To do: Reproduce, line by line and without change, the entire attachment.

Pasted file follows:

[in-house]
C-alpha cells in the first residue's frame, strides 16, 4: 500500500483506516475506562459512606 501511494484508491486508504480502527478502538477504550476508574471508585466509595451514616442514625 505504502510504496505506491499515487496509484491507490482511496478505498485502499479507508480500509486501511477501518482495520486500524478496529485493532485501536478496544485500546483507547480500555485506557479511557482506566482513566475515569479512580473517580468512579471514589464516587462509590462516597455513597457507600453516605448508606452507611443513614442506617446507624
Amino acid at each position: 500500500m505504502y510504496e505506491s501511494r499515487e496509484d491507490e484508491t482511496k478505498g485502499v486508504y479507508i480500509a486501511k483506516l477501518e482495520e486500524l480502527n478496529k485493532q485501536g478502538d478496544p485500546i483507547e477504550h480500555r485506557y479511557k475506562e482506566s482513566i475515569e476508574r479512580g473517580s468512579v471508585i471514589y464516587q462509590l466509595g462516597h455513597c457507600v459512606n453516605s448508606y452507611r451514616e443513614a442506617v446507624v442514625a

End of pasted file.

[in-house]
C-alpha cells in the first residue's frame, strides 16, 4: 500500500483506516475506562459512606 501511494484508491486508504480502527478502538477504550476508574471508585466509595451514616442514625 505504502510504496505506491499515487496509484491507490482511496478505498485502499479507508480500509486501511477501518482495520486500524478496529485493532485501536478496544485500546483507547480500555485506557479511557482506566482513566475515569479512580473517580468512579471514589464516587462509590462516597455513597457507600453516605448508606452507611443513614442506617446507624
Amino acid at each position: 500500500m505504502y510504496e505506491s501511494r499515487e496509484d491507490e484508491t482511496k478505498g485502499v486508504y479507508i480500509a486501511k483506516l477501518e482495520e486500524l480502527n478496529k485493532q485501536g478502538d478496544p485500546i483507547e477504550h480500555r485506557y479511557k475506562e482506566s482513566i475515569e476508574r479512580g473517580s468512579v471508585i471514589y464516587q462509590l466509595g462516597h455513597c457507600v459512606n453516605s448508606y452507611r451514616e443513614a442506617v446507624v442514625a